I’m like You

A story by Katharina Lamprecht

Listen to me, the water whispered, foamed, wooshed, how I hiss and sizzle, light and dull, quietly gurgling and loud and full. I am so many but you can see only one. I sing a whole opera but you just hear one voice. I change myself every second but I´m constantly the same. I give myself up any minute to find myself again at once.

Look at me, the water whispered, foamed, wooshed. I am like you.

El lobo de mar y el lobo de madriguera

Antaño el lobo de mar recibió visita del lobo de madriguera. Ambos se conocían ya de la escuela de lobos. Después de terminar la escuela el lobo de mar había salido para recorrer medio mundo, había superado muchas aventuras y al final había regresado rico de tesoros y de vivencias.
El lobo de madriguera se había quedado en su propia cueva. Había encontrado a una loba de madriguera y habían tenido pequeños lobos de madriguera. Mientras tanto tenían muchos nietos y bisnietos de lobo y todos se habían hecho verdaderos, buenos lobos de madriguera.
“A veces deseo poder recomenzar mi vida”, dijo el lobo de madriguera al lobo de mar.
“A mí me pasa lo mismo”, contestó este.
“Haría de otra manera muchas cosas”, dijo el lobo de madriguera.
“Sí, yo también”, contestó el lobo de mar.
“Sería marino”, soñó el lobo de madriguera.
“Yo me casaría”, suspiró el lobo de mar.
“Superaría aventuras”, declaró el lobo de madriguera.
“Engendraría hijos de lobo”, constató el lobo de mar.
“Yo sería un lobo rico. Habría hecho experiencias malas y lindas de las que podría contar”, se apasionó el lobo de madriguera.
“Tendría nietos y bisnietos que me quisieran y que cuidaran de mi cuando me pusiera viejo y enfermo”, sostuvo el lobo de mar.
“Y ahora estaría sentado contigo en esta guarida de lobo de mar”, continuó el lobo de madriguera.
“… y yo contigo …”, le interrumpió el lobo de mar.
El lobo de madriguera confirmó: ”Y entonces me dirías ahora: ’A veces desearía que pudiera volver a vivir otra vez.’ Y yo contestaría: ‘Sí, a mi me pasa lo mismo’.”

(Por Stefan Hammel, traducción: Bettina Betz)

El aroma del pan

“Mujer“, dijo el panadero, “me vuelvo más viejo y mis fuerzas están disminuyendo. Durante toda mi vida he hecho el pan para el pueblo. La gente venía aun de lejos para comprar mis panecillos. ¿Y cuando llegue el día en que yo tenga que dejar para siempre el cuenco de la amasadura, quién seguirá llevando el negocio?” Los dos no tenían hijos.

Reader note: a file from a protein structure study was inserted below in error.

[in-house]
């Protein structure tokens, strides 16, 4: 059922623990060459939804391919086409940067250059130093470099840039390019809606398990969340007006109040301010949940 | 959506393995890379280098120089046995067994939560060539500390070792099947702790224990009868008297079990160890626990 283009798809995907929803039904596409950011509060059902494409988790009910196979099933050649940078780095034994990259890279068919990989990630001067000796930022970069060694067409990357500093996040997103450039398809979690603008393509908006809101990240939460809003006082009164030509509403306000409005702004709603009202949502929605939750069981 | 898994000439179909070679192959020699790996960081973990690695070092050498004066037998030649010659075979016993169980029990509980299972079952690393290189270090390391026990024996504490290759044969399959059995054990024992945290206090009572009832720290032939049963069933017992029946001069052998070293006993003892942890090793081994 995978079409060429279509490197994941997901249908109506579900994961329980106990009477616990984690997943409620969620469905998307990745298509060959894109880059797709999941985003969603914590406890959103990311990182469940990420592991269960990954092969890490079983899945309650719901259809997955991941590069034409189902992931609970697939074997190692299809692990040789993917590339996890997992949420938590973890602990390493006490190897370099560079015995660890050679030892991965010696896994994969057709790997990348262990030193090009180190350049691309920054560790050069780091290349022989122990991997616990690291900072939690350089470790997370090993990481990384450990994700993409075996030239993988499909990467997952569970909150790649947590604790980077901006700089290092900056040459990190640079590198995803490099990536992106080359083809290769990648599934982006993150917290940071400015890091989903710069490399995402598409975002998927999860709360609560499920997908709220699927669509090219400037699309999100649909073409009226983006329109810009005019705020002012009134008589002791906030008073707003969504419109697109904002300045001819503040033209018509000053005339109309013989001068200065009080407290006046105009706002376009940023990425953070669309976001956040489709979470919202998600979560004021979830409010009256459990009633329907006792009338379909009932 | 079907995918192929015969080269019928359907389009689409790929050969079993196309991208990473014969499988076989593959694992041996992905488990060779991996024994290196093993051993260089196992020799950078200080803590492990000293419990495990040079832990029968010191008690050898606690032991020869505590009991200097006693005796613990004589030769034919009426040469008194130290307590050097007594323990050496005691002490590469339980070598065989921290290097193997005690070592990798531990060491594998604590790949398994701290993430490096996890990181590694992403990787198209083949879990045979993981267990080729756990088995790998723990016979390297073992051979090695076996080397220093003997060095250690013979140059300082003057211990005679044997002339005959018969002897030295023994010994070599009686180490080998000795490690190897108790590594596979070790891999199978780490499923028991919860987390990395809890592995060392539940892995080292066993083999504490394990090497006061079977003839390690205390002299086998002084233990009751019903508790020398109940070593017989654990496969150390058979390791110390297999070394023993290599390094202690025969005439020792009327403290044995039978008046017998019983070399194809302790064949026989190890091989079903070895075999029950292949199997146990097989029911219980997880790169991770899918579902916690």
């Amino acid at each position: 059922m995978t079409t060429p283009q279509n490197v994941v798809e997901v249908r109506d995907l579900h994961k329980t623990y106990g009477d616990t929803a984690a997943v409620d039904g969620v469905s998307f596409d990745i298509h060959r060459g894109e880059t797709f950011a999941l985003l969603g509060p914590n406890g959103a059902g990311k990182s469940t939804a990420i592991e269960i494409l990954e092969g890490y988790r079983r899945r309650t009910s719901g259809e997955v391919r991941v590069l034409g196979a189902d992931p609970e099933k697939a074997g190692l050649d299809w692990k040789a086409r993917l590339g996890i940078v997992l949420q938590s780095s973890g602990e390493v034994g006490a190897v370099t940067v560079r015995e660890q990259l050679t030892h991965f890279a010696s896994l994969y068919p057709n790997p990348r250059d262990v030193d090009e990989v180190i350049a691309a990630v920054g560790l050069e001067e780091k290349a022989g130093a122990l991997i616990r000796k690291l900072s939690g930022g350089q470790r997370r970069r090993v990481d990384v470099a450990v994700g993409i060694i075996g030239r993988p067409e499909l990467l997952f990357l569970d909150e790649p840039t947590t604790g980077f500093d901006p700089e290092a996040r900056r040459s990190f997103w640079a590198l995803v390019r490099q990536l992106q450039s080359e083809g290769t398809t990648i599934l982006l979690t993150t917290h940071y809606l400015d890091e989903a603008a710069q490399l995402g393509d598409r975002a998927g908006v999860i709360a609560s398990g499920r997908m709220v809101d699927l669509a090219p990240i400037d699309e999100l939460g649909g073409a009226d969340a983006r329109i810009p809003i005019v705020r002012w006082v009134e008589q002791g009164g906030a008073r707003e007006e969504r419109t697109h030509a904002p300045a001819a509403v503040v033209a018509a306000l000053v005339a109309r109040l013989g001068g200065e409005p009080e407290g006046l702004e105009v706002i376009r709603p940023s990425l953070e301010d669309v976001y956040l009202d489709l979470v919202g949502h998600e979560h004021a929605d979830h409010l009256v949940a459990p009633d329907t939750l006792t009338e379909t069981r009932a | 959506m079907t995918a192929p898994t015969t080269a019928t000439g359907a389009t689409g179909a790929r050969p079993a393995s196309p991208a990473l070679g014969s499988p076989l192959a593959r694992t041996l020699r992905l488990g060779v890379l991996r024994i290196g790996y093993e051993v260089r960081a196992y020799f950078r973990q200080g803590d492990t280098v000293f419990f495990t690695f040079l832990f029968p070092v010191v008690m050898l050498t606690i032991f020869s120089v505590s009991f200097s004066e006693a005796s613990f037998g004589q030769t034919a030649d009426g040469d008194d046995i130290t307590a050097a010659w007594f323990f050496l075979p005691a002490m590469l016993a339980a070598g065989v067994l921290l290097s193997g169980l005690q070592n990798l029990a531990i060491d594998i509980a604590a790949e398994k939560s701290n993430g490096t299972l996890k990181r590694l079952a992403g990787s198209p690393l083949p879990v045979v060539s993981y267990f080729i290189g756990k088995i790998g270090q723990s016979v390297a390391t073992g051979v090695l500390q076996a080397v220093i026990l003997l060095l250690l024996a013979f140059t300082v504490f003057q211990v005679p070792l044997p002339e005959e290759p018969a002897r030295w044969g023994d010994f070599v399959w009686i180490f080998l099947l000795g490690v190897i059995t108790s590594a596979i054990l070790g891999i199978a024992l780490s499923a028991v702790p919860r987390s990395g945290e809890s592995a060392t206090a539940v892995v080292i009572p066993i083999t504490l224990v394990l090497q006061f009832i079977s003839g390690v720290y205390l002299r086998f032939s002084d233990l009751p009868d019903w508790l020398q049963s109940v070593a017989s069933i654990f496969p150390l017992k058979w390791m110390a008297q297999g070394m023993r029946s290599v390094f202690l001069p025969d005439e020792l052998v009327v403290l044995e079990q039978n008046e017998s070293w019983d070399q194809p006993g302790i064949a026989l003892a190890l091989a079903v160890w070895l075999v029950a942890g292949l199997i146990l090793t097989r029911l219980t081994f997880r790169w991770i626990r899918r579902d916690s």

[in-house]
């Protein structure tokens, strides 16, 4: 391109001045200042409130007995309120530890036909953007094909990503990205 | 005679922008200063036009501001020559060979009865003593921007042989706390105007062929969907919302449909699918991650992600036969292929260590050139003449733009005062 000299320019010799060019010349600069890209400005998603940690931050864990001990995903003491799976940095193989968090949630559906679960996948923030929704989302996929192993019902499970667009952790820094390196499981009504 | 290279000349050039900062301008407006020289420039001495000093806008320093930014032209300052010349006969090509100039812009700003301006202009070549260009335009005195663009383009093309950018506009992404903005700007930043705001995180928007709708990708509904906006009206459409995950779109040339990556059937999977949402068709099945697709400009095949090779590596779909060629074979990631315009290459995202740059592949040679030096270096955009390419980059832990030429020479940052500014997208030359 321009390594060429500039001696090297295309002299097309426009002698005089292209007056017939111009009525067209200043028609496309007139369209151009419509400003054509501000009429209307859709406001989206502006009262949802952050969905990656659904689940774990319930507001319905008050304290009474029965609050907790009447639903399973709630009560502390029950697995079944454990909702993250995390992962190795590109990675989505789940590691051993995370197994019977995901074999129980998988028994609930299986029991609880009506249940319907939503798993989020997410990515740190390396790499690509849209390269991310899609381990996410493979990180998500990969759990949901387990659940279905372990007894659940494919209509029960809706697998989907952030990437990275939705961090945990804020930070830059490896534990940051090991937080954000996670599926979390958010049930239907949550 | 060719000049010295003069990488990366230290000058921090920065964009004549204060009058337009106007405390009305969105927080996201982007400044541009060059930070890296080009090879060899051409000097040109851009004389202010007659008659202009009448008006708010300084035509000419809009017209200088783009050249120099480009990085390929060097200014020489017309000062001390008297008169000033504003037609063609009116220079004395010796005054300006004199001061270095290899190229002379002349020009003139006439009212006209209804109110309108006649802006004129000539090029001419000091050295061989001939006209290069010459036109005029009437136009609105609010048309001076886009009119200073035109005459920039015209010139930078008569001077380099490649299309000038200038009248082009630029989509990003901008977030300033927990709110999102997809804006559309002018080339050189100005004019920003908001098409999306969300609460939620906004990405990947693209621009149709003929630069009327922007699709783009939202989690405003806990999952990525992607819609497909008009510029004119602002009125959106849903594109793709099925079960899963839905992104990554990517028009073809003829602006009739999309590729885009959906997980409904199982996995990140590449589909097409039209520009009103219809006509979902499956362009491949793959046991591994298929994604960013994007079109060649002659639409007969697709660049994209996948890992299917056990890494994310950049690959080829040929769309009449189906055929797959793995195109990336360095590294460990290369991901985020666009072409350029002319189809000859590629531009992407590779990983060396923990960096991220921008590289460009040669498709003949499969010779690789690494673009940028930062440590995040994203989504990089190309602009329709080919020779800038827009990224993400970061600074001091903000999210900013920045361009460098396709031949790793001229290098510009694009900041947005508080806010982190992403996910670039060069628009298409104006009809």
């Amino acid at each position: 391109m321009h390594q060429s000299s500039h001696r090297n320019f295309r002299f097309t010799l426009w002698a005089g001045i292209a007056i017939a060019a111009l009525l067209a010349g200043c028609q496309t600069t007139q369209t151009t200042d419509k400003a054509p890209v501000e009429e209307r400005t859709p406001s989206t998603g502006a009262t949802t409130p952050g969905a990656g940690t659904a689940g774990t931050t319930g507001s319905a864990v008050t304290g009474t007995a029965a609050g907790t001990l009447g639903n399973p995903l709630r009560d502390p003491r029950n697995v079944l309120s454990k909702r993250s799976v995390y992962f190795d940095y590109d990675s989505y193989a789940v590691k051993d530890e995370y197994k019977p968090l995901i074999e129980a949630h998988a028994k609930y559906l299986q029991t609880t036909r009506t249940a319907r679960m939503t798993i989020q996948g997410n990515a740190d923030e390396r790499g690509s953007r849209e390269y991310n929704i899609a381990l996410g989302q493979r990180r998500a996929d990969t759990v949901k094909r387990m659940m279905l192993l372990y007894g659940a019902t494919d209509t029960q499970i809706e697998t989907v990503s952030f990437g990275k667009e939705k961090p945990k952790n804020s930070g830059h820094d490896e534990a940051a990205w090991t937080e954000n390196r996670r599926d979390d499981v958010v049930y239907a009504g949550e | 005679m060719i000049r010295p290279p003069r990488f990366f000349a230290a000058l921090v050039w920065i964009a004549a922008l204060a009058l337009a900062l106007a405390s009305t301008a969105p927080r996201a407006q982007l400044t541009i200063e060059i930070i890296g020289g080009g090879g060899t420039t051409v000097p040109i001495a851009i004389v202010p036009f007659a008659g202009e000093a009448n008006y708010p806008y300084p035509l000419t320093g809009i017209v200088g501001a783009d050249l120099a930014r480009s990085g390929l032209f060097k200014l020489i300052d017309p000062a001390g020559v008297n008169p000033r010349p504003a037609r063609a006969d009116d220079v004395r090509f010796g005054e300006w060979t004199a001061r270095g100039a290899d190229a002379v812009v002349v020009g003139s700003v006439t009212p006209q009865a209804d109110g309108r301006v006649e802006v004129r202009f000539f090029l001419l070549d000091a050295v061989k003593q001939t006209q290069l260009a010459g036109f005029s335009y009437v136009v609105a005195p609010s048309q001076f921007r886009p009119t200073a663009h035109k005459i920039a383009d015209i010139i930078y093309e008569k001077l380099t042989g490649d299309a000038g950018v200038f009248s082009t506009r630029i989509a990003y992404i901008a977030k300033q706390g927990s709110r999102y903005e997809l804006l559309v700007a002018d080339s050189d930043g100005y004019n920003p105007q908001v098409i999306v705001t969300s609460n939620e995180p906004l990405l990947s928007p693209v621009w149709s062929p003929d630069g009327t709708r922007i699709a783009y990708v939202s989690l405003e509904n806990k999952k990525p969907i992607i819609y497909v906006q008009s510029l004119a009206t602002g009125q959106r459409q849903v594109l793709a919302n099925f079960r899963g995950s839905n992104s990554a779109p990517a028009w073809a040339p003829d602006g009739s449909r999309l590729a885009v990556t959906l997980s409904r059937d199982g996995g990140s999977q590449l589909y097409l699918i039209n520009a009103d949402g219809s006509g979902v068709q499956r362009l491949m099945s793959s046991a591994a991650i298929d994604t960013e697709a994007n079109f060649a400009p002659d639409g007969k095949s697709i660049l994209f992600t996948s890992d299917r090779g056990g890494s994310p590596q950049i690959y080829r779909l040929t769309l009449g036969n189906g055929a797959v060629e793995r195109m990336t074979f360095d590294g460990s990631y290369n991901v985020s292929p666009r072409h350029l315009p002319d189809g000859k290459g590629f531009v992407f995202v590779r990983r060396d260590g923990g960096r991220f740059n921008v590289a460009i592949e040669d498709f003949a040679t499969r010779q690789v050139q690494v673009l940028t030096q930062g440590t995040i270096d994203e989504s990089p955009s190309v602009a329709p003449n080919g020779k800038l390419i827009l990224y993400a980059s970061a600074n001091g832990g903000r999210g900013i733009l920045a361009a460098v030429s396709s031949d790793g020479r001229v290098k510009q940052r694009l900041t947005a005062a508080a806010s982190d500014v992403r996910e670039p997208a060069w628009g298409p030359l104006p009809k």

“Anda”, habló la mujer, “busca a un hombre joven que te eche una mano y a quien puedas enseñarle todo en cuanto a tu arte. Cuando seas viejo y ya no puedas trabajar, él podrá continuar con la tienda y estarás orgulloso de él como de tu propio hijo.”
Dicho y hecho. El panadero hizo divulgar por los pueblos vecinos que buscaba a alguien al que le gustase hacer pan y que quisiera aprender este oficio de él.
En los días siguientes se le presentaron cuatro hombres jóvenes, y no sabía por cuál decidirse. Como la decisión le resultaba tan difícil, acudió a su esposa y le preguntó a ella lo que podía hacer. Dijo esta: “Haz venir a todos otra vez. Te diré a quién vas a tomar.”
Entonces el panadero pidió a los cuatro hombres que viniesen de nuevo. El primer hombre se presentó y la mujer le preguntó: “¿Por qué quieres hacerte panadero?”
“Me gusta madrugar y me gusta acostarme temprano. Y un panadero se entera muy pronto de todas las novedades que se cuentan en el pueblo y en sus alrededores.”
Vino el segundo y la mujer le preguntó: “¿Por qué quieres hacerte panadero?”
“Mis padres son difuntos y tengo que mantener esposa e hijos.”
Vino el tercero y le preguntó: “¿Por qué quieres hacerte panadero?”
“Lo considero un honor hacerle a la gente el pan que dios nos ha dado.”
Vino el cuarto, y a él no le preguntó nada.
“Tomamos a este”, le dijo a su marido.
“¿Y por qué a él?”
“Al entrar aspiró profundamente el aroma del pan.”

(Por Stefan Hammel, traduccíon: Bettina Betz)


After a while of pausing I would like to continue with some stories…